Business briefs

The U.S. Travel Association released two studies on Wednesday that predicted congestion could soon overwhelm many of the country’s largest airports, including McCarran International Airport.

In fact, McCarran was listed as one of the major airports that is already experiencing “Thanksgiving-like congestion levels at least one day every week.”

While the day before Thanksgiving is the busiest of the year for many cities, the passenger spike at McCarran is the second-smallest in the country after Orlando, which also has big tourist and convention industries.

Also, big spikes have been part of the McCarran routine for years, notably on Fridays and Sundays, the start of big conventions such as CES or holidays such as Memorial Day or New Year’s Eve.

“At McCarran, we see these high-traffic days more often than most other airports, so with that experience, we work to maximize our resources and hone our services to make the airport experience as smooth and pleasant as possible for the traveling public,” McCarran spokeswoman Christine Crews said in a statement.

However, she added, longer lines and wait times would be in store as passenger counts grow and without continued investment in improvements. In addition, the punctuality of McCarran flights could deteriorate if delays take place elsewhere.

ATLANTIC CITY (AP) — New Jersey has approved two additional casinos to conduct Internet gambling, bringing the total to seven so far.

The state Casino Control Commission on Wednesday granted a casino license to Caesars Interactive, a subsidiary of Caesars Entertainment.

Right after, the state Division of Gaming Enforcement granted Internet gambling permits to Caesars and Bally’s.

Caesars Entertainment is the world’s largest casino company and owns four casinos in Atlantic City: Caesars, Harrah’s, Bally’s and the Showboat.

The company was eligible for permits for all four casinos, but only applied for two.

The permits will allow the casinos to join a five-day test period of Internet gambling that begins Thursday night.

If all goes well with the trial, Internet gambling will begin statewide on Tuesday.

RENO (AP) — The U.S. Bureau of Land Management says $13,888 was generated in a competitive geothermal lease sale held Tuesday in Reno.

Four parcels, three in Churchill County and one in Pershing County, were offered for lease. The high bid on each of the four parcels was $2 per acre.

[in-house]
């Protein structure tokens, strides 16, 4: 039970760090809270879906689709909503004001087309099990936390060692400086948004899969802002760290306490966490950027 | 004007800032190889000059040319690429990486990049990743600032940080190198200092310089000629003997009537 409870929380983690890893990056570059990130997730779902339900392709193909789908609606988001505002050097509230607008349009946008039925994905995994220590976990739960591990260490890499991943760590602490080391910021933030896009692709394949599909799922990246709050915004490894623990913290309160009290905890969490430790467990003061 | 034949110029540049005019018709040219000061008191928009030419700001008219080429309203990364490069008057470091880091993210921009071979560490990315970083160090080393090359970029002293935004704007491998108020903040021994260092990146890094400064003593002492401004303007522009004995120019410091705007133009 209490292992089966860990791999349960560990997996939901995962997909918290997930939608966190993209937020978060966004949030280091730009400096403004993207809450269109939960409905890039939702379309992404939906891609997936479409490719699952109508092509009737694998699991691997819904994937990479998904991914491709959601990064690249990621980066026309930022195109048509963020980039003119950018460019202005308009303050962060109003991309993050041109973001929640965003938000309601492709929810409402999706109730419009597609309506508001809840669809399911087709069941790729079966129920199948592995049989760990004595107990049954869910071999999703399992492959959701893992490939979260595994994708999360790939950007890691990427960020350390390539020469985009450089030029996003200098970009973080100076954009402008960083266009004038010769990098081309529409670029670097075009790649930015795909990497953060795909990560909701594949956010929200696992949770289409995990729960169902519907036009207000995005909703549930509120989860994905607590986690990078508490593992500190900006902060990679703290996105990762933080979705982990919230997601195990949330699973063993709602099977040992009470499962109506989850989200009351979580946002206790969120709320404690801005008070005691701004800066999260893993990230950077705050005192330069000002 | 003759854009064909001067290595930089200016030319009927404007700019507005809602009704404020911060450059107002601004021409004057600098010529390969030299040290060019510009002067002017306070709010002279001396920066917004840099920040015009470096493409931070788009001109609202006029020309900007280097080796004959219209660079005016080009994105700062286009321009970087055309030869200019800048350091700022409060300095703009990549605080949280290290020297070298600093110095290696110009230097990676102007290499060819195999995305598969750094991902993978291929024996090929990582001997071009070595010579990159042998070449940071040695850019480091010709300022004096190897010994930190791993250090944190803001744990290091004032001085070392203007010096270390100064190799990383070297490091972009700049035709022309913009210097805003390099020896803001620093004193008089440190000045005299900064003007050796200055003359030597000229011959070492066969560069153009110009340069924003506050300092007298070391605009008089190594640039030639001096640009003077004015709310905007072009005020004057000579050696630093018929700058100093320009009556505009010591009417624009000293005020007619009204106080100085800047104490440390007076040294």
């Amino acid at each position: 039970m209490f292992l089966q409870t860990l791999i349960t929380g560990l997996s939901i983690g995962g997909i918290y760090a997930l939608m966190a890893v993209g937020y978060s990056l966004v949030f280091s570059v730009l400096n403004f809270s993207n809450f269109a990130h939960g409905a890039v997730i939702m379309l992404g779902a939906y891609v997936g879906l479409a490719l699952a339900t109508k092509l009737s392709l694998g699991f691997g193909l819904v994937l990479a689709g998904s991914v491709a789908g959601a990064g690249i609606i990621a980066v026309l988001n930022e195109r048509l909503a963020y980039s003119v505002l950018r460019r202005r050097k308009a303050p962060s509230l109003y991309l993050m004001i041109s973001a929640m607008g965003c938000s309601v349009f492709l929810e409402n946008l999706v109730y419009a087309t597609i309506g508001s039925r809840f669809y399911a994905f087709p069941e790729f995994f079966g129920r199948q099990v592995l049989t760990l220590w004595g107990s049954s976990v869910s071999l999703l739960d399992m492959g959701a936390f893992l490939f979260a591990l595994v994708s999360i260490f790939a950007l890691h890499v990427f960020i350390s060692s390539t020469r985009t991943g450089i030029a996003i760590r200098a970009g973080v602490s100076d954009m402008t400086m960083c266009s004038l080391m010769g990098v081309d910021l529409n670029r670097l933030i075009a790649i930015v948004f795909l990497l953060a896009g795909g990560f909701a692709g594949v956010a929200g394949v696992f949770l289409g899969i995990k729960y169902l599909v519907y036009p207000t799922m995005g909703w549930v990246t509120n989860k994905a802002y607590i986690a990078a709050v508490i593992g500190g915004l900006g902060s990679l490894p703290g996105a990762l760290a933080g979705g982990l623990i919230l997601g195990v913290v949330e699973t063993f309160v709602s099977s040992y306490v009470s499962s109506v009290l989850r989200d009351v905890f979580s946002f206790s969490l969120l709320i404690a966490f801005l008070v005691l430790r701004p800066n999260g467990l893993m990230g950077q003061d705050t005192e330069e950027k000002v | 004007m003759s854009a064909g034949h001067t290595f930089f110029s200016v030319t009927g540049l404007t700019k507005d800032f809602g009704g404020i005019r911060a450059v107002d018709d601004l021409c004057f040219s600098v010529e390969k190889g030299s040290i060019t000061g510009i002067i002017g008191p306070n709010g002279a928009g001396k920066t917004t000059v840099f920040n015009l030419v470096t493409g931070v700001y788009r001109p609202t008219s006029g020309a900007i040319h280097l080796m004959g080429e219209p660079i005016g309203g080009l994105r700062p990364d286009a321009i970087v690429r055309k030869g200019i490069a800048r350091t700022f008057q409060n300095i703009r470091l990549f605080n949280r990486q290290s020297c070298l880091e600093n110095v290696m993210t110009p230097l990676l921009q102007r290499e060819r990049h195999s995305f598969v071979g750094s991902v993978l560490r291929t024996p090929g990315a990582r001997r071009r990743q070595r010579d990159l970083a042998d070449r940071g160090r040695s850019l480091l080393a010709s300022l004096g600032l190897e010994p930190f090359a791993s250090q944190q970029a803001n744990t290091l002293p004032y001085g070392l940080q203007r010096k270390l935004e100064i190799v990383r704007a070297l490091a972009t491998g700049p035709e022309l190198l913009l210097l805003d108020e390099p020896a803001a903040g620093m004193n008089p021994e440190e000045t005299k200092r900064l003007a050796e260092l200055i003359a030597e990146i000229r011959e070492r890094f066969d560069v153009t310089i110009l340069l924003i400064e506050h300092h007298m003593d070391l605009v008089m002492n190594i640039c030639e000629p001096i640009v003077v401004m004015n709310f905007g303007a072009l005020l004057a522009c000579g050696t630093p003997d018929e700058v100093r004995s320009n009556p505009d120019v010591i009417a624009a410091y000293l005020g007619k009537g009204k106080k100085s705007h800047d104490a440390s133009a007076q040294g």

Three were sold to Ormat Nevada and one was sold to Colorado-based Presco Energy.

Geothermal leases are issued for a 10-year primary term. Annual rental for a competitive lease is $2 per acre for the first year, and $3 per acre each year after that through 10 years.

The BLM says additional environmental analysis is required before permits are issued to drill or build a facility to develop the energy from the geothermal source.

WASHINGTON (AP) — An increase in shopping last month during the partial government shutdown suggests that the U.S. economy may be more resilient than some have feared.

Retail sales rose 0.4 percent in October, the Commerce Department said Wednesday, after being flat the previous month. The increase showed that many consumers remain willing to spend as the all-important holiday shopping season nears.

The upturn in retail sales last month was a positive surprise. Analysts had speculated that retail sales would be unchanged in October, slowed by the 16-day partial government shutdown and by cheaper gasoline that would mean less money spent at the pump.

Whatever money many consumers saved on gasoline in October they spent elsewhere. Excluding sales at service stations, retail spending rose 0.5 percent. Sales of furniture, electronics, appliances and clothing all showed solid gains.

Congress likely blunted some of the impact of the shutdown by guaranteeing back pay for 800,000 furloughed federal workers.

“There could be the possibility that all those furloughed workers knew they were going to be paid, so they may have taken the opportunity to take a mini-vacation and go shopping,” said Jennifer Lee, senior economist at BMO Capital Markets.

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